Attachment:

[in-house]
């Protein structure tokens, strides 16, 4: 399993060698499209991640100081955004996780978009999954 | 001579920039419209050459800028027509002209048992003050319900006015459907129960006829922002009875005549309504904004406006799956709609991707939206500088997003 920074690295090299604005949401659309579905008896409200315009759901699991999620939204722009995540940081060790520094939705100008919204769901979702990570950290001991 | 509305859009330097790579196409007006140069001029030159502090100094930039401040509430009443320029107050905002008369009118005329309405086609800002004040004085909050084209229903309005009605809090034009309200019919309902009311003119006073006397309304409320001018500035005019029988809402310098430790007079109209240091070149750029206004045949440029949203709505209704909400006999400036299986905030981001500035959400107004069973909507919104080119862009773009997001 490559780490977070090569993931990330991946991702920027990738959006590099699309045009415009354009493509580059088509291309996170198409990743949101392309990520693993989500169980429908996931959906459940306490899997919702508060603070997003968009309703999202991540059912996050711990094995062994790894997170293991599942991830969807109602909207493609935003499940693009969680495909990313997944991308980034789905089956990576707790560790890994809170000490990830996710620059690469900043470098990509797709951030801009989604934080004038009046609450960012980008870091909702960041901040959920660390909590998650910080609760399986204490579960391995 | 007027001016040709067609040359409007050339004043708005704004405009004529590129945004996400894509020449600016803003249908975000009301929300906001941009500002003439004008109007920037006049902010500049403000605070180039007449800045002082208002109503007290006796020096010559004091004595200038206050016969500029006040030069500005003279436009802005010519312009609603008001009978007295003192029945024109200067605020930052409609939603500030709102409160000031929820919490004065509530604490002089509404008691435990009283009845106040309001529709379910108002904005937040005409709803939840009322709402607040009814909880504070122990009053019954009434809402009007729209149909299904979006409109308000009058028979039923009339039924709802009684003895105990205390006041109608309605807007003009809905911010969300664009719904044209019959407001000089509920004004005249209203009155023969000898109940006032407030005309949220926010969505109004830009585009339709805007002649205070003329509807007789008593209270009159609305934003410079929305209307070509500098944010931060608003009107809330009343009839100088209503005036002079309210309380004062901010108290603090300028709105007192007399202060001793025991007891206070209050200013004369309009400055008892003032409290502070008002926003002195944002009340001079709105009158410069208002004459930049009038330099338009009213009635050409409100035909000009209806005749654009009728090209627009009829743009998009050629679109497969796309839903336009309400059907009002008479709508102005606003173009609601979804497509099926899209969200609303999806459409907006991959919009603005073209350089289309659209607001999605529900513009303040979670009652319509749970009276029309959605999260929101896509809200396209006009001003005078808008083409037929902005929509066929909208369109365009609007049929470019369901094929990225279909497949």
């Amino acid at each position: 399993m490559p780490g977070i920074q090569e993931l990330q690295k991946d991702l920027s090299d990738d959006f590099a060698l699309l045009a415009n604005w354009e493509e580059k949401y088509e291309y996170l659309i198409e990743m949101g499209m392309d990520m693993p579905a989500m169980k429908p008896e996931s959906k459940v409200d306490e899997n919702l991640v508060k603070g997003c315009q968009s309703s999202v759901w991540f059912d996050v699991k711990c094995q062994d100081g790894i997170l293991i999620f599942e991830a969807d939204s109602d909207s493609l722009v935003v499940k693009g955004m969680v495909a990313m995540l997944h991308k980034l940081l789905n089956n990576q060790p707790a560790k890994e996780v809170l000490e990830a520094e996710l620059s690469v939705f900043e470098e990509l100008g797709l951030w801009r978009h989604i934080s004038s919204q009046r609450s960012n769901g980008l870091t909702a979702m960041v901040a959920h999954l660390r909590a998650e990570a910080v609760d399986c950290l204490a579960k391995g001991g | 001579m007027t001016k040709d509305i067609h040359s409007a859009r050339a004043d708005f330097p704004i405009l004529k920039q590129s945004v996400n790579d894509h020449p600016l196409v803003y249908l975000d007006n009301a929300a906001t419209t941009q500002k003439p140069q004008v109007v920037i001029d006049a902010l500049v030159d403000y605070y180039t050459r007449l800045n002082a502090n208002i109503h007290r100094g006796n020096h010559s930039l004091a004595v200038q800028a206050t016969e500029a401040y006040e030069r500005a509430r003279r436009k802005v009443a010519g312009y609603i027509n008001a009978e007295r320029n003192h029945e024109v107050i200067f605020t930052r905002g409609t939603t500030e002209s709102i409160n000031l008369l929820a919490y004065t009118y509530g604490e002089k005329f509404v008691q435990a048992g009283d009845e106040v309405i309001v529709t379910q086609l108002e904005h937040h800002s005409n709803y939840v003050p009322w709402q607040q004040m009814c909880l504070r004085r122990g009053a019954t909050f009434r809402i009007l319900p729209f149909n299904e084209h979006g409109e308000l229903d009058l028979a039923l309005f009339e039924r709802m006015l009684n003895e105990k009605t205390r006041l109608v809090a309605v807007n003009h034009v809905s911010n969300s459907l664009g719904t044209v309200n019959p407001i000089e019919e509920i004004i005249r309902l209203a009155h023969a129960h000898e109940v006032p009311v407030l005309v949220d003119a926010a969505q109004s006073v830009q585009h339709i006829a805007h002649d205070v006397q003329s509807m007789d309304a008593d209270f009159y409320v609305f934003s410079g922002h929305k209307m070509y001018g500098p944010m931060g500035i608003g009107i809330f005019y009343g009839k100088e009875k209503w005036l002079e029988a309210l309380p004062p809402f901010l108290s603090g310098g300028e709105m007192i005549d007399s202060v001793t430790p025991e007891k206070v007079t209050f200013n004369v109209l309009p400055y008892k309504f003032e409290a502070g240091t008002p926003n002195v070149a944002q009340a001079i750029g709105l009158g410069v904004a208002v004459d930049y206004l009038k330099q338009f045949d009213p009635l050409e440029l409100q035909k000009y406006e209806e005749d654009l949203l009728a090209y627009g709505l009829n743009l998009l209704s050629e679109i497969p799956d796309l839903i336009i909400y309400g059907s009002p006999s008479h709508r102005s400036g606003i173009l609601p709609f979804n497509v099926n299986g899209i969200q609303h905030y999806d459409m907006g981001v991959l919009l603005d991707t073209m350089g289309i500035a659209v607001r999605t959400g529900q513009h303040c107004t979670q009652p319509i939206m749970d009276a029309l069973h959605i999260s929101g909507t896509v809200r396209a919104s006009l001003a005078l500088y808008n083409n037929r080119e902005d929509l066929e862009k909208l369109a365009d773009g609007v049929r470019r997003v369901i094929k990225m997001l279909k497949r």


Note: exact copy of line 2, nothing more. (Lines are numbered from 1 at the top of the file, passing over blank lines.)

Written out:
């Protein structure tokens, strides 16, 4: 399993060698499209991640100081955004996780978009999954 | 001579920039419209050459800028027509002209048992003050319900006015459907129960006829922002009875005549309504904004406006799956709609991707939206500088997003 920074690295090299604005949401659309579905008896409200315009759901699991999620939204722009995540940081060790520094939705100008919204769901979702990570950290001991 | 509305859009330097790579196409007006140069001029030159502090100094930039401040509430009443320029107050905002008369009118005329309405086609800002004040004085909050084209229903309005009605809090034009309200019919309902009311003119006073006397309304409320001018500035005019029988809402310098430790007079109209240091070149750029206004045949440029949203709505209704909400006999400036299986905030981001500035959400107004069973909507919104080119862009773009997001 490559780490977070090569993931990330991946991702920027990738959006590099699309045009415009354009493509580059088509291309996170198409990743949101392309990520693993989500169980429908996931959906459940306490899997919702508060603070997003968009309703999202991540059912996050711990094995062994790894997170293991599942991830969807109602909207493609935003499940693009969680495909990313997944991308980034789905089956990576707790560790890994809170000490990830996710620059690469900043470098990509797709951030801009989604934080004038009046609450960012980008870091909702960041901040959920660390909590998650910080609760399986204490579960391995 | 007027001016040709067609040359409007050339004043708005704004405009004529590129945004996400894509020449600016803003249908975000009301929300906001941009500002003439004008109007920037006049902010500049403000605070180039007449800045002082208002109503007290006796020096010559004091004595200038206050016969500029006040030069500005003279436009802005010519312009609603008001009978007295003192029945024109200067605020930052409609939603500030709102409160000031929820919490004065509530604490002089509404008691435990009283009845106040309001529709379910108002904005937040005409709803939840009322709402607040009814909880504070122990009053019954009434809402009007729209149909299904979006409109308000009058028979039923009339039924709802009684003895105990205390006041109608309605807007003009809905911010969300664009719904044209019959407001000089509920004004005249209203009155023969000898109940006032407030005309949220926010969505109004830009585009339709805007002649205070003329509807007789008593209270009159609305934003410079929305209307070509500098944010931060608003009107809330009343009839100088209503005036002079309210309380004062901010108290603090300028709105007192007399202060001793025991007891206070209050200013004369309009400055008892003032409290502070008002926003002195944002009340001079709105009158410069208002004459930049009038330099338009009213009635050409409100035909000009209806005749654009009728090209627009009829743009998009050629679109497969796309839903336009309400059907009002008479709508102005606003173009609601979804497509099926899209969200609303999806459409907006991959919009603005073209350089289309659209607001999605529900513009303040979670009652319509749970009276029309959605999260929101896509809200396209006009001003005078808008083409037929902005929509066929909208369109365009609007049929470019369901094929990225279909497949």